The sea lion in the St Clair Salt Water Pool. Photo by
St Clair Salt Water Pool in Dunedin has reopened this
morning after a fun-loving young sea lion waddled through two
sets of automatic doors, a reception area and a cafe to "swim
Stunned St Clair Hot Salt Water Pool staff and about 100
swimmers couldn't believe what they were seeing, but swimmers
initially remained in the main pool after the laidback sea
lion decided to sun himself near the toddlers' pool. Everyone
left the water after the 1.5m animal took a dip
Department of Conservation conservation services manager
David Agnew said the sea lion arrived at the pool's entrance
in the morning and had a sleep.
"As the sun went around and it ended up in the shade it got
up to move and the [pool entrance] doors opened. It let
The sea lion snoozed by the toddlers' pool before staff
removed a fence and Agnew used two hockey sticks to coax the
sea lion back to the ocean but it did not want to go, Agnew
The 28°C temperature clearly pleased the sea lion, used to a
chilly 14°C average in the ocean, he said.
The New Zealand sea lion species, which is critically
endangered, is known not to fear people. Agnew had moved
three or four from homes or roads, but not public pools, in
eight years. "They're curious and will come up to you. They
Crowds were eventually moved out of sight to "bore" the sea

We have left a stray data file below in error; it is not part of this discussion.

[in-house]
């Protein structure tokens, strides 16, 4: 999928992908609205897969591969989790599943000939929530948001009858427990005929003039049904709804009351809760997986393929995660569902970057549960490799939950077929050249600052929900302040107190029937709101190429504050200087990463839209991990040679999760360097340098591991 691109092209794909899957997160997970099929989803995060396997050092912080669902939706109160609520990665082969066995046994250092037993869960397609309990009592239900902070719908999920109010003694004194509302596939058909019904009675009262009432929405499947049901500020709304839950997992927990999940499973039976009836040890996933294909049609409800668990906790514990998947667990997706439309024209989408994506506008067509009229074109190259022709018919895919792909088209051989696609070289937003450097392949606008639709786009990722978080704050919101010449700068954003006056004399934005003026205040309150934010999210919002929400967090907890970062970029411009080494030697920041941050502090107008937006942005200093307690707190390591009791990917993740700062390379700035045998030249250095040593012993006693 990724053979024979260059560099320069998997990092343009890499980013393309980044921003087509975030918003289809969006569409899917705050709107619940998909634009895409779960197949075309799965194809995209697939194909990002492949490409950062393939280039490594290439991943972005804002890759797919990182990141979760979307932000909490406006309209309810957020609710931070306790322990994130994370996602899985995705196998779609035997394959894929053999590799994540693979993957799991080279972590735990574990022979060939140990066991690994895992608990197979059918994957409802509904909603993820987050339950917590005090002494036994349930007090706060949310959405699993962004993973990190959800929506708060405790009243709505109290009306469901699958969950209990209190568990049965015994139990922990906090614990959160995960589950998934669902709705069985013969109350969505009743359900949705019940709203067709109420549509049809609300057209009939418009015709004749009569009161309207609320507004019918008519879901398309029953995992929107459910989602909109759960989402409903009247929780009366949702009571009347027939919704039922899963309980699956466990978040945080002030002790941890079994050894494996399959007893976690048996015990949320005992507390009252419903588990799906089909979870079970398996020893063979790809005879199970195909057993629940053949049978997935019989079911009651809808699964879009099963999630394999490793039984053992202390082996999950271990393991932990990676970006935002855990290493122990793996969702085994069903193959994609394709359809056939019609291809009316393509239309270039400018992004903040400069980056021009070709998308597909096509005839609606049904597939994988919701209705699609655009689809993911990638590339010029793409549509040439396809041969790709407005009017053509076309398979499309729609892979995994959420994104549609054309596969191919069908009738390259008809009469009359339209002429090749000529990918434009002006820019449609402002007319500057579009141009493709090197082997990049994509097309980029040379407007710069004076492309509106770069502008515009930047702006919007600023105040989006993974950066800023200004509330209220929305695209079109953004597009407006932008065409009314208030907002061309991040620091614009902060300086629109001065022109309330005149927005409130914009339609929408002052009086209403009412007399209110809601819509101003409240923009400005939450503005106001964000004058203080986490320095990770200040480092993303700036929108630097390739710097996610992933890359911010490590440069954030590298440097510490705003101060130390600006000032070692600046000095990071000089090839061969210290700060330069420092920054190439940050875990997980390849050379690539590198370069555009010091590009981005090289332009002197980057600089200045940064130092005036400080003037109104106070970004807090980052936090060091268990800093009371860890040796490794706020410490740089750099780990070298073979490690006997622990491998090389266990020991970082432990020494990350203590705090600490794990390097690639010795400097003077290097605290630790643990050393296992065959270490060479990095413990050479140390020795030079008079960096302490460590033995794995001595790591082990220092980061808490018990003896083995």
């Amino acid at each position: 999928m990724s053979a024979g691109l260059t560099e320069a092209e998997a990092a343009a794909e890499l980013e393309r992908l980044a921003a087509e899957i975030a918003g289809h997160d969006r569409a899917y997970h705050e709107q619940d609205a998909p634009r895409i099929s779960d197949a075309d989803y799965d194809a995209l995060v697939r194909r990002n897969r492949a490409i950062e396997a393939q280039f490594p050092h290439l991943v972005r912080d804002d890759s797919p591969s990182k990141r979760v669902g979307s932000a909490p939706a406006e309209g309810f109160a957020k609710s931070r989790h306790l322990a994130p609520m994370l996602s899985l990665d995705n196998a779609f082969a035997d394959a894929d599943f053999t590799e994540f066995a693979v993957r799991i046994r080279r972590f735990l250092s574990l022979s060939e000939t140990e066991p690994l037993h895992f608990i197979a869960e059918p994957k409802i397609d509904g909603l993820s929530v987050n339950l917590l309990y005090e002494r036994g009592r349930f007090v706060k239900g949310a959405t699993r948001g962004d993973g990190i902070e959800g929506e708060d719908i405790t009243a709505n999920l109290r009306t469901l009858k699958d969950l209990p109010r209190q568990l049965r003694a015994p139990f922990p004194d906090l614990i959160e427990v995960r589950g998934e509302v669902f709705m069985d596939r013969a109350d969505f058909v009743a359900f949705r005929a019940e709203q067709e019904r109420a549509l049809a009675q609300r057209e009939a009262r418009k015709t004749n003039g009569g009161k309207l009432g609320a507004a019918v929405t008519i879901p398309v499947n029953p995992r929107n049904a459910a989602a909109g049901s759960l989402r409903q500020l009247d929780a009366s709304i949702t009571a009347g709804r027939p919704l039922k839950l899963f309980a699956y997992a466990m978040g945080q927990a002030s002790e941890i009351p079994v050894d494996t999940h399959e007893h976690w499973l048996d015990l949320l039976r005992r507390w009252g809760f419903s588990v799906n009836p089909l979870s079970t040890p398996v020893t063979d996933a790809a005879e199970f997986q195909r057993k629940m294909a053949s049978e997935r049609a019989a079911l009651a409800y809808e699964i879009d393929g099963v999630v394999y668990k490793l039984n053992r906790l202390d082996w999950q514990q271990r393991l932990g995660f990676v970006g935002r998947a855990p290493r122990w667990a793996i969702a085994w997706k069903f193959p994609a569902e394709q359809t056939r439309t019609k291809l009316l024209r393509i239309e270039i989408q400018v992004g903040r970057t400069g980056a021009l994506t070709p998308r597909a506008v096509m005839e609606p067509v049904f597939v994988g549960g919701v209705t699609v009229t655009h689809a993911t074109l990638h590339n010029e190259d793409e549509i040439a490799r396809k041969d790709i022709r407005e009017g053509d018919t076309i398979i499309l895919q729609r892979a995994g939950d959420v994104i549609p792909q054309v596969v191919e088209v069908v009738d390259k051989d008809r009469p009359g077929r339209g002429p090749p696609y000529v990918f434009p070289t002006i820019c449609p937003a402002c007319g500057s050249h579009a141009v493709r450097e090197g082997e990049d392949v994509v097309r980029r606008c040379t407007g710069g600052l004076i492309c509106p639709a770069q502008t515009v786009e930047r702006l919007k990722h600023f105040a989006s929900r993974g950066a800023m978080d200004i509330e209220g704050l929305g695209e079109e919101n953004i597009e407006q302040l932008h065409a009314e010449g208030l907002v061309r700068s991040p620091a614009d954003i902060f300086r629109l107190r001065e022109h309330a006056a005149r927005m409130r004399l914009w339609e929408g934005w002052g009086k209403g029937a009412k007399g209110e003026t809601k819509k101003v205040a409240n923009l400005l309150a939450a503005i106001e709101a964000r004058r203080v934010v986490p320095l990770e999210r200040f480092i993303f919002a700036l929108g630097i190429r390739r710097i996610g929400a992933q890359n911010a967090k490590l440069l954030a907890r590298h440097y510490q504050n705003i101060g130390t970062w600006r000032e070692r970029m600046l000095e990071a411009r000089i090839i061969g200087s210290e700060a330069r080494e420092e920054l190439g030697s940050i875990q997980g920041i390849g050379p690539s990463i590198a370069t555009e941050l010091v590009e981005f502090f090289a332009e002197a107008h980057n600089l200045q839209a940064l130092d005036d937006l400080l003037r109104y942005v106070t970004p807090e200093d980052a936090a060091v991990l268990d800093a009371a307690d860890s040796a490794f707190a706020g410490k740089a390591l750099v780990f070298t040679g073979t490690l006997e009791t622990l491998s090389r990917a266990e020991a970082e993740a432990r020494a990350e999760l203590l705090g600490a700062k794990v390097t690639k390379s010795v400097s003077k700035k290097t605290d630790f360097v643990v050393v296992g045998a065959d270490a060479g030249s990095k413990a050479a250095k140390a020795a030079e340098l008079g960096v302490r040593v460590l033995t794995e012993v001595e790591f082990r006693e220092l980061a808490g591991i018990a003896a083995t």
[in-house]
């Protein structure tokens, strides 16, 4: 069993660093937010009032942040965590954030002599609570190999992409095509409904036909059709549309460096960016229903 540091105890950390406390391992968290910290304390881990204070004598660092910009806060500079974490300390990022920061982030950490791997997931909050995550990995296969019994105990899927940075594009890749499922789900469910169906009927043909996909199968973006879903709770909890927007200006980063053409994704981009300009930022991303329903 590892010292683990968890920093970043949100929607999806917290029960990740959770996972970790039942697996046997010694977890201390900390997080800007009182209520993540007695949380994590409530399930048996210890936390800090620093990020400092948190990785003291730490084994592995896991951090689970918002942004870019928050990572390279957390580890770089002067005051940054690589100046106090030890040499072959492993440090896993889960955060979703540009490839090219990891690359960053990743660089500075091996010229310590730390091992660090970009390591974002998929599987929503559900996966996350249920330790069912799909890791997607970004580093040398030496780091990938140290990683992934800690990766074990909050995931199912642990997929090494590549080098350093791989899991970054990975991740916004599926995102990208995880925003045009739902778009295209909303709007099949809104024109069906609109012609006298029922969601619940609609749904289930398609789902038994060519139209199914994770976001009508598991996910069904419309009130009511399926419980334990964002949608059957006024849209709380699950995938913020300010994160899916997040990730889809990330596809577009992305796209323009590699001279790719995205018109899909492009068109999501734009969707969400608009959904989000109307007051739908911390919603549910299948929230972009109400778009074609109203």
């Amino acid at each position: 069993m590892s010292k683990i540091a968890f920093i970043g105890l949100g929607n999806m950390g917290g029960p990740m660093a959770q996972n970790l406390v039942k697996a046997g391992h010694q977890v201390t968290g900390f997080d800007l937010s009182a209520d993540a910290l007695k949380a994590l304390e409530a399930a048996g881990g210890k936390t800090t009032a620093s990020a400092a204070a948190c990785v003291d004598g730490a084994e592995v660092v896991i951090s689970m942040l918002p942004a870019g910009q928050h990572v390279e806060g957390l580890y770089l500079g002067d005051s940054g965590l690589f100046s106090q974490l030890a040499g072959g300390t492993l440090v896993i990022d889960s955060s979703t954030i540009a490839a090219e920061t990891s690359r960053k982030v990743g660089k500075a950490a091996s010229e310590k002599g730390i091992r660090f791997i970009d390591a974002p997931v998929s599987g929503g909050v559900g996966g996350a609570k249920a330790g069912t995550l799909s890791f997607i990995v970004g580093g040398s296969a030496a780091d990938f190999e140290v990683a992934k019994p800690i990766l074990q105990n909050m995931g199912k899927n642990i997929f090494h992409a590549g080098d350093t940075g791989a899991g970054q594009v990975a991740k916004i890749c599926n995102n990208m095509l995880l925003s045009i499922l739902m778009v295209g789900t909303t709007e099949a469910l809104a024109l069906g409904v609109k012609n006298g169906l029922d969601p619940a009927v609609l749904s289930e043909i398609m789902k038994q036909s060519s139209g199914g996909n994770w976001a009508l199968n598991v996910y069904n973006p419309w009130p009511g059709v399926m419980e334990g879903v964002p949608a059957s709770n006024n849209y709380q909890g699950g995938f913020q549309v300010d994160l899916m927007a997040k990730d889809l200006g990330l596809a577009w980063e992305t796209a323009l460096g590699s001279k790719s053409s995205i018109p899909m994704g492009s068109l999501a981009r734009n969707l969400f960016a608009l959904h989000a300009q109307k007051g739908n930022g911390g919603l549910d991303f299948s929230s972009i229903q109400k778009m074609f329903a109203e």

lion out of the pool, Agnew said.
"We did it so it was more quiet and boring for it. It was
looking around and thinking 'where is everyone?'. So it made
its own way out, back through the double doors, through the
cafe and reception and through the next double doors."
Then the sea lion realised the fun was over - and it wanted
back into the pool complex, Agnew said.
"It was quite hard case. We had to lock the doors. It was
trying to get back in. It made a big mess with oil from its
flippers on the windows."
Sea lions are intelligent and it was possible, having enjoyed
its previous visit, it would return to the pool. Staff worked
late last night to clean the pools for reopening this
morning, but a fence would be put at the entrance to teach
the sea lion the pool was not for him.
"We have to think of a name so we can ask him to leave and
he'll listen," said acting manager Nicola Smith.
- Herald on Sunday